By the time Conklin joined in with some half-hearted waving, the goats weren't even stiffening up. They ate their corn feed and brushed up against her legs. Shane changed tactics, running inside for an umbrella. When he came back he walked slowly, hiding it behind his back. He homed in on Ms. Blackie, a pretty brown doe, and snapped the umbrella open. Ms. Blackie went stock-still and toppled over. She stayed there for 10 seconds, got up and seemed none the worse for wear.

"I don't know exactly why they do it," Conklin said. "They say it's something with the brain."

That's not quite right, according to Carol Beck, a researcher in molecular pharmacology at Thomas Jefferson University in Philadelphia. The goats faint because of a genetic mutation in their muscle fibers, she explained to the Miami Herald. Normally, the electrical signal that causes a muscle to contract also works to make it release. But in myotonia, the muscle membrane becomes "hyperexcitable."

The muscle "fires repeatedly from a single stimulus," Beck said, causing muscle cramping so severe the goat is unable to move.

The condition turns up in other mammals: mice, dogs and even, rarely, in humans. "You'll find everything from difficulty shaking hands to really debilitating contractions where the patient is wheelchair-ridden," said Louis Elsas, a geneticist at the University of Miami.

After Shane's umbrella attack, the goats at the Conklin farm seemed disinclined to perform further and huddled in a corner of the pasture.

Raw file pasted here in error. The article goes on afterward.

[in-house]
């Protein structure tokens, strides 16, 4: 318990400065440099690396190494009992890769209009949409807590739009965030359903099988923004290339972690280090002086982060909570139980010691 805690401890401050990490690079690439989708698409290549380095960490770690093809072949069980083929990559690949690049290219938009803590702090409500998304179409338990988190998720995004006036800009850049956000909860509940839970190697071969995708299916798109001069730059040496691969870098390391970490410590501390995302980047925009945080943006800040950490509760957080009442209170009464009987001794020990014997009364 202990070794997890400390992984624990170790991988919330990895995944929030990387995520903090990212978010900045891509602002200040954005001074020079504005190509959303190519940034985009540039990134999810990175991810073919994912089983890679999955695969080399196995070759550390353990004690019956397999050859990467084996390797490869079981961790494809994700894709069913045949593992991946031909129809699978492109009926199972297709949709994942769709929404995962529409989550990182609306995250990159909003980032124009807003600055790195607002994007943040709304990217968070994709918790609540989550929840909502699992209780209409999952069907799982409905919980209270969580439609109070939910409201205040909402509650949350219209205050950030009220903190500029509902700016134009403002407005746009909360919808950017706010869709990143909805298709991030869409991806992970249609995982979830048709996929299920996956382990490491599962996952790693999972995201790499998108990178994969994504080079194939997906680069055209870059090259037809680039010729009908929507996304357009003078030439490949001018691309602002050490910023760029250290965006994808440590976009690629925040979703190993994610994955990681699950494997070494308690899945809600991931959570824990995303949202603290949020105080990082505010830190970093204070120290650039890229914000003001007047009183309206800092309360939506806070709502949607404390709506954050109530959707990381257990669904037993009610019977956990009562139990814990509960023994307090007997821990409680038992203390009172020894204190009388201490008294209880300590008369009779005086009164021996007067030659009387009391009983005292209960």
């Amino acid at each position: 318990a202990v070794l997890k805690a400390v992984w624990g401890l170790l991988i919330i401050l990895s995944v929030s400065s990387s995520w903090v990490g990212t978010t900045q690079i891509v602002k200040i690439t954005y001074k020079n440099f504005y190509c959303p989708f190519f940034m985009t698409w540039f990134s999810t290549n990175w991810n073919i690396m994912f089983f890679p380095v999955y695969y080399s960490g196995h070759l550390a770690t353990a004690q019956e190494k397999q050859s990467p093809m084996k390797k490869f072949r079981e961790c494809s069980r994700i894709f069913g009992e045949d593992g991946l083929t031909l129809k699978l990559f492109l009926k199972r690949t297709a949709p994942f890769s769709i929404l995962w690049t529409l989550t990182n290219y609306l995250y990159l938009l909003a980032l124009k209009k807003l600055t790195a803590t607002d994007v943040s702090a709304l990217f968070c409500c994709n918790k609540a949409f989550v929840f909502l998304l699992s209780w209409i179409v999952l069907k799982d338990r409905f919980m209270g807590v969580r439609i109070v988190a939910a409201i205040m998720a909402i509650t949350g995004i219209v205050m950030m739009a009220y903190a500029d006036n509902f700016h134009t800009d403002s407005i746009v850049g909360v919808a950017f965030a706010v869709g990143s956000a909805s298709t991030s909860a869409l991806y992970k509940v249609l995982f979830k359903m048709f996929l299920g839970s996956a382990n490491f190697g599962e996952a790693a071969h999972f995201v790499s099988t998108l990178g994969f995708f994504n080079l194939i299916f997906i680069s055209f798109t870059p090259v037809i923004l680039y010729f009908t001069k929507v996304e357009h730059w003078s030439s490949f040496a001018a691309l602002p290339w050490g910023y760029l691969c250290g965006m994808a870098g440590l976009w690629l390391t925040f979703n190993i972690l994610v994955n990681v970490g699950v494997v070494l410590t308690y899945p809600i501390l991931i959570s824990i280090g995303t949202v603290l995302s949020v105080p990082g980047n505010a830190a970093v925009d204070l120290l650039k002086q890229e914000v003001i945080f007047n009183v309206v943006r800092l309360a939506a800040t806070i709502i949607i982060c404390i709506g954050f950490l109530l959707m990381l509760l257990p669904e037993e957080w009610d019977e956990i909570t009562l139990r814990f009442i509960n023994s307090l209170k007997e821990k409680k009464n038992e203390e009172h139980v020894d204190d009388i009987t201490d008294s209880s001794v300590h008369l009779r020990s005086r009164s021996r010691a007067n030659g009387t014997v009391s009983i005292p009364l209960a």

It was on to Donna Hatcher's farm, a 45-minute drive south past floodedfields to Center Hill. Hatcher keeps 50 goats on 15 acres of pasture. Conklin bought her goats _ which can cost $75 to $600 at open auction _ from Hatcher four years ago.

The day was hot and her goats grazed under the shade of moss-draped laurel oaks, bleating with disconcertingly human voices when Hatcher brought out the feed.

"I don't think it's a dysfunction with them," she said. "If it was so stressful, would they survive? I think of it almost like the twitching of our skin. And all the tensing makes them strong."

Her does collapsed readily when she banged the feed cans together but wised up almost immediately. The bucks _ shaggy and yakkish, bearing a strong but not unappealing goatlike scent _ barely noticed. The umbrella trick did nothing, and when a neighbor brought out his .45 they looked up briefly before going back to grazing.

All the tensing makes the fainting goats good meat animals, Myron Johnson, a goat farmer from Gainesville, said by phone. They're long-lived, resistant to parasites, friendly enough to make good pets.

"The little kids get kind of freaked out when they're young," Johnson said. "They don't understand _ they're running and playing and all of a sudden they can't move. You can see it in their face. But they grow into it. It doesn't cause them any discomfort when they get older."

A goat well cared for, faints and all, may live 15 years.

But not everybody's a fan. "It's a genetic abnormality that seems inappropriate to perpetuate," said Michael Appleby, vice president for farm animals and sustainable agriculture with the Humane Society in New York. "Clearly the main attraction for people is the novelty of it; and it's a stress reaction. They do this when they're scared or startled."